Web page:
The case for switiching to LED lightbulbs
But shopping for LEDs can be a dizzying experience. Aside from the bevy of bulb shapes to choose from, there are terms you’ve probably heard before, such as lumens and Kelvin, but don’t exactly understand. On top of that, there’s a seemingly endless array of light types and colors, such as daylight, warm white and so on. When you just need a couple of lightbulbs to replace, it all can be overwhelming.
If you’re thinking of making the switch, here’s what you should know about LEDs and selecting the best replacements.
Light output versus heat waste. “LED” stands for “light-emitting diode.” While we won’t get into the nitty-gritty about how they work, LEDs are vastly different from incandescent bulbs in terms of the light output compared with the heat produced. Taylor Jantz-Sell, an Energy Star lighting program manager at the U.S. Environmental Protection Agency, says that LED technology converts 95 percent of the energy to light and only 5 percent is wasted as heat.
Incandescents are pretty much the opposite. They convert only 10 percent of the energy into light, while 90 percent is wasted as heat. Heat produced by LED lights is absorbed into an integral “heat sink,” which prevents the bulb from overheating. Incandescents just throw all that excess heat directly into the room, which can place added stress on air conditioning systems during the summer.
Flexibility in light direction. Light produced by an LED is directional or focused, whereas incandescent bulbs throw light in all directions. Directional light makes the LED more efficient because the light can be focused for specific applications. LED light strips are a commonly used type, as seen in the photo above, in which LEDs illuminate the recessed reveal on a fireplace designed by Gregg Mackell of 186 Lighting Design Group. In addition, the light produced by the fixture doesn’t get lost or wasted inside of the light fixture housing, as it does with many omnidirectional incandescents and even CFLs (compact fluorescent lamps).
As with anything else you buy, don’t expect all LED lightbulbs to be of the same quality. An easy way to figure out which ones are higher quality and meet certain standards is to look for the Energy Star label.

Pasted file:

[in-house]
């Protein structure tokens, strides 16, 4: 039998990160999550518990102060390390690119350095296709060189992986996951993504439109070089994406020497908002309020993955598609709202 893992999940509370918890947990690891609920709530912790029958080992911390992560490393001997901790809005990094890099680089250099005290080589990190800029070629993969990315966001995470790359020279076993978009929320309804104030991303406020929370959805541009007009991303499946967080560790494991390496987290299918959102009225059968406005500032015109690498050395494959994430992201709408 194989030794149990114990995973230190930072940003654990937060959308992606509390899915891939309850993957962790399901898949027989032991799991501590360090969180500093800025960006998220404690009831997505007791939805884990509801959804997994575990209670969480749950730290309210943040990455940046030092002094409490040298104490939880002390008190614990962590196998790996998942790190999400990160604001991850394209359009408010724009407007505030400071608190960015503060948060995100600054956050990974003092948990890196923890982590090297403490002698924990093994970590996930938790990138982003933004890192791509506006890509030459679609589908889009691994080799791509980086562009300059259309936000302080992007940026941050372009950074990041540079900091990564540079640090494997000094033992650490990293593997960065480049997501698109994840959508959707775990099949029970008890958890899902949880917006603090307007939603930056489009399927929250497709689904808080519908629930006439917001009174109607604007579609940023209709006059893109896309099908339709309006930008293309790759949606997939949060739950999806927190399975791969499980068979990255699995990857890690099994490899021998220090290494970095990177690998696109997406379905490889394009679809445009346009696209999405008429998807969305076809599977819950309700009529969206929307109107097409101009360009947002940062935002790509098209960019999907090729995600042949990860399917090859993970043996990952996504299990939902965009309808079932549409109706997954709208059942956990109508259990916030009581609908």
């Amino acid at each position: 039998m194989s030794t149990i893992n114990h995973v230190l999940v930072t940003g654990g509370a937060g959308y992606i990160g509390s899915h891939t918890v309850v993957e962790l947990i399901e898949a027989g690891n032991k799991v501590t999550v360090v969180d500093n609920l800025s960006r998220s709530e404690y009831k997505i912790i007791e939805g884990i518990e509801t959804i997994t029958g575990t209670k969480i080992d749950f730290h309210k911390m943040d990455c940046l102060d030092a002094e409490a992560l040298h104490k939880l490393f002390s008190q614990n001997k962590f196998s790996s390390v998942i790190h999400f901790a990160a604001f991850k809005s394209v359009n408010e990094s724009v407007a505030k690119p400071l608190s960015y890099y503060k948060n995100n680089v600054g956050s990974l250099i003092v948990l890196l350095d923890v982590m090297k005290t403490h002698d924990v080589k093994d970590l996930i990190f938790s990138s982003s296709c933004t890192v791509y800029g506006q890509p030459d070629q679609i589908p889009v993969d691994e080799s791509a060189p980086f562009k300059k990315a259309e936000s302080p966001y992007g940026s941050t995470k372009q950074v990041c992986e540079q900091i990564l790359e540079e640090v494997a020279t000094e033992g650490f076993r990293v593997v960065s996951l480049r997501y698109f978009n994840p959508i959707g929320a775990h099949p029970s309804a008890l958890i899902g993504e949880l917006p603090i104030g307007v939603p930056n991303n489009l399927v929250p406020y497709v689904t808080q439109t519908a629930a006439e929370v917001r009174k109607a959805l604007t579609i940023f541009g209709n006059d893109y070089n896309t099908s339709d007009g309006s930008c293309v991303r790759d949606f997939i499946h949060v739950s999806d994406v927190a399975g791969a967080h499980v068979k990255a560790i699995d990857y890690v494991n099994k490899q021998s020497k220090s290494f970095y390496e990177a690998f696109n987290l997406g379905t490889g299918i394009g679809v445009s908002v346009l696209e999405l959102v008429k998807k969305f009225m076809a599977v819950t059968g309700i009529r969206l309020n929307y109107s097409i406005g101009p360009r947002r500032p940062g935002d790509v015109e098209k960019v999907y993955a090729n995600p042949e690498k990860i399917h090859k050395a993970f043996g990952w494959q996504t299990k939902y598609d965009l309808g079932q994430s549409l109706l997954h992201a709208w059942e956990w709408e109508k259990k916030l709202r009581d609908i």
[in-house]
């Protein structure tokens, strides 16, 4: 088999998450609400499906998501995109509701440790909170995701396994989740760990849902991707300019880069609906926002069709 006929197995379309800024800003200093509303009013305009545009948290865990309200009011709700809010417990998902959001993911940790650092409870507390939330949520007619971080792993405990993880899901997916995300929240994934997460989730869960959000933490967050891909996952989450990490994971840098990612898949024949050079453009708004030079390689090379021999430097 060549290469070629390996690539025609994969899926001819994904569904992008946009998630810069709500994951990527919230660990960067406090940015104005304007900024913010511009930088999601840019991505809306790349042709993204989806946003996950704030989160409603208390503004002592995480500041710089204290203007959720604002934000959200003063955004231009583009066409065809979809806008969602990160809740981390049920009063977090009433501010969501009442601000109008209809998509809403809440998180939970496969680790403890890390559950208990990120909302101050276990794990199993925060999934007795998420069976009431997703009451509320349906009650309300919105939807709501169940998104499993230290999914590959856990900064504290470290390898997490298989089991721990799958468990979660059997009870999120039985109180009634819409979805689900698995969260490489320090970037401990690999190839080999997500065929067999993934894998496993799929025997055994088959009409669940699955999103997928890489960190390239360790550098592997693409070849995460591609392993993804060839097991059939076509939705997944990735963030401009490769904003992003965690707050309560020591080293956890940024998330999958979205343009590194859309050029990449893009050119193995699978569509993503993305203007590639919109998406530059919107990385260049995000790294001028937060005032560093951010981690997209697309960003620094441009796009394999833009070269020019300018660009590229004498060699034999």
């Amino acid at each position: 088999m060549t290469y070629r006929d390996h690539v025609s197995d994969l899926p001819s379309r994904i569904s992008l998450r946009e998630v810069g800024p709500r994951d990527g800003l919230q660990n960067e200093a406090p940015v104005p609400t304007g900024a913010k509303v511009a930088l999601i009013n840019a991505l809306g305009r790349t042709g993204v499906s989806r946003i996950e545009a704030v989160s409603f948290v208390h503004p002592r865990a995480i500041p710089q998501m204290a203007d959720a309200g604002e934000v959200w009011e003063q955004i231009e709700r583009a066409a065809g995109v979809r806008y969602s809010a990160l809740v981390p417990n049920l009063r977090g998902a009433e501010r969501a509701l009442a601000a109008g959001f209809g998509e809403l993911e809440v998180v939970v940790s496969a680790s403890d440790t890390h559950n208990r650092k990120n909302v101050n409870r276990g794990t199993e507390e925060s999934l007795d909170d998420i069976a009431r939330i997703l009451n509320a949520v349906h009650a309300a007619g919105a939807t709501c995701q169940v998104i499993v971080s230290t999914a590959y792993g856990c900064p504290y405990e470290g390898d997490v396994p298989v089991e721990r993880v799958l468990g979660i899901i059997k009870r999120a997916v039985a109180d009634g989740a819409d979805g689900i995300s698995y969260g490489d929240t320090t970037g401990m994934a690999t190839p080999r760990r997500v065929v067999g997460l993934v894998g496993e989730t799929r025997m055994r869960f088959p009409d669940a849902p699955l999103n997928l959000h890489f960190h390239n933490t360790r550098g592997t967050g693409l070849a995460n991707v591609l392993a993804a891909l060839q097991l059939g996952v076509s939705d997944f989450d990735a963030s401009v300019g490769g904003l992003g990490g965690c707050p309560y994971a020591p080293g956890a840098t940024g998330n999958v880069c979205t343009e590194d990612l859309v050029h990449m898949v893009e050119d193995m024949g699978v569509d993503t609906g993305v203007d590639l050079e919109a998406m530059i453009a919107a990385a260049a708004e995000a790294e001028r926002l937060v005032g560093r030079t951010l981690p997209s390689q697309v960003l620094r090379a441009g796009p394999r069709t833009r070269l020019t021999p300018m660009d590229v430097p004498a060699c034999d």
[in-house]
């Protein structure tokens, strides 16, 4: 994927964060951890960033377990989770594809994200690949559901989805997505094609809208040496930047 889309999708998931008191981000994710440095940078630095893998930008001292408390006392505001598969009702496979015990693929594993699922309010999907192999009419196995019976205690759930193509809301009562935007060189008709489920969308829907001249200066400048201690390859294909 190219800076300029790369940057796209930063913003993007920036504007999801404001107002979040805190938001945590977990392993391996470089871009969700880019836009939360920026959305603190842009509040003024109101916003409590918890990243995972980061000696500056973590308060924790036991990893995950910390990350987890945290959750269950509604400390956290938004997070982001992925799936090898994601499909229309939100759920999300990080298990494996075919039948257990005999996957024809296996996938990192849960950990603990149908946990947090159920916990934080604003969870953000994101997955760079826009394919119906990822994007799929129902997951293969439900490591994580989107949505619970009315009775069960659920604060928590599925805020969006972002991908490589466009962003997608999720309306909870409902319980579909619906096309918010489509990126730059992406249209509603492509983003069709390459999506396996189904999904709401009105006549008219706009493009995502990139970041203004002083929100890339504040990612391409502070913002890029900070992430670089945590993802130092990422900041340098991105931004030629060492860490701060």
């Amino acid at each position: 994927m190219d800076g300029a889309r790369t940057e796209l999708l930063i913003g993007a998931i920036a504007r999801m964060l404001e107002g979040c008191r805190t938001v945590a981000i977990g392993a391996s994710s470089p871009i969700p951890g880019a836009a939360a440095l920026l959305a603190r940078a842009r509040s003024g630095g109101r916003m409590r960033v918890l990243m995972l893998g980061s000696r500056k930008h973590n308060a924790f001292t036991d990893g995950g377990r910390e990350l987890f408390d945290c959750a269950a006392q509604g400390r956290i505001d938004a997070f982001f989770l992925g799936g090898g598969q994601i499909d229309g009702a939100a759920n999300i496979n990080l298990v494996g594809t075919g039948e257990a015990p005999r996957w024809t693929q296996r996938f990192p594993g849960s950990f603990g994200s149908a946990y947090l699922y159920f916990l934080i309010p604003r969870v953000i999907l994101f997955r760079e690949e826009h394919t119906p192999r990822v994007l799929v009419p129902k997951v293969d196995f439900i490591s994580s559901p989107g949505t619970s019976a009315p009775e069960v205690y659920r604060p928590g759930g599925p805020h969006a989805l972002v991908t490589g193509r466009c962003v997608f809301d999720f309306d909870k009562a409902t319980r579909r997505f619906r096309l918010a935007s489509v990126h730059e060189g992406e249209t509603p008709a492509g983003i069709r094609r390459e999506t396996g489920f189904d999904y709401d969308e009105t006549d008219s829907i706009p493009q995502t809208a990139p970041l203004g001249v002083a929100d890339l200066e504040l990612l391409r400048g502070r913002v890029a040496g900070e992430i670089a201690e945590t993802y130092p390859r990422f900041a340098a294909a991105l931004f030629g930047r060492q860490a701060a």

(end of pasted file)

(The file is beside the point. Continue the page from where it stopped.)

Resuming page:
Energy Star is a voluntary program established by the EPA to help consumers save money and protect the environment by identifying products that have excellent energy efficiency.
You’ve probably seen an Energy Star sticker on appliances or other products you’ve purchased. Well, LED lightbulbs and fixtures are also labeled after being put through rigorous testing and certified by independent third parties. Only LED bulbs that meet certain standards, which will be reviewed below, receive the rating. So, selecting products without the rating means you run the risk of ending up with lower-quality bulbs or fixtures.
While gravitating toward Energy Star-labeled bulbs is an easy thing to do on a consumer level, Mackell says it’s not the deciding factor for what he uses in his firm’s lighting designs. He points out that it takes time for something to go through the testing process, and because LED technology is moving so fast, the next generation of LEDs is probably shipping from factories while older technologies are still being assessed and rated. So it’s always best to do a little research first and, if possible, consult a lighting designer or knowledgeable employee at your hardware store.
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Many folks don’t need specialized strip lighting but need to replace standard screw-base bulbs in ordinary table lamps. Jantz-Sell says that Energy Star verifies that the LED replacement bulb matches the performance of the bulb it is meant to replace.
“So an Energy Star-certified LED bulb labeled A19 (the A-bulb equivalent) must be omnidirectional like the bulb it is supposed to replace,” she says. “A labeled PAR38, common for outdoor security lights, must direct light the same way with the same beam intensity as a halogen PAR38. The same goes for an MR16, a common small-diameter spotlight.”
LEDs are flexible in that they can be used in specific, focused areas as well as for multidirectional ambient lighting.
You’ve likely heard or noticed that the old status quo incandescent lightbulb casts a yellowish light. This incandescent yellow glow is also referred to as “warm white” or “soft white.” While it’s what most of us grew up with, when compared to cooler light colors, incandescent light can appear dingy. What might be surprising is that cooler tones of light are actually more natural, as daylight is cool and bright. This image shows the differences between the different light colors in the same room setting.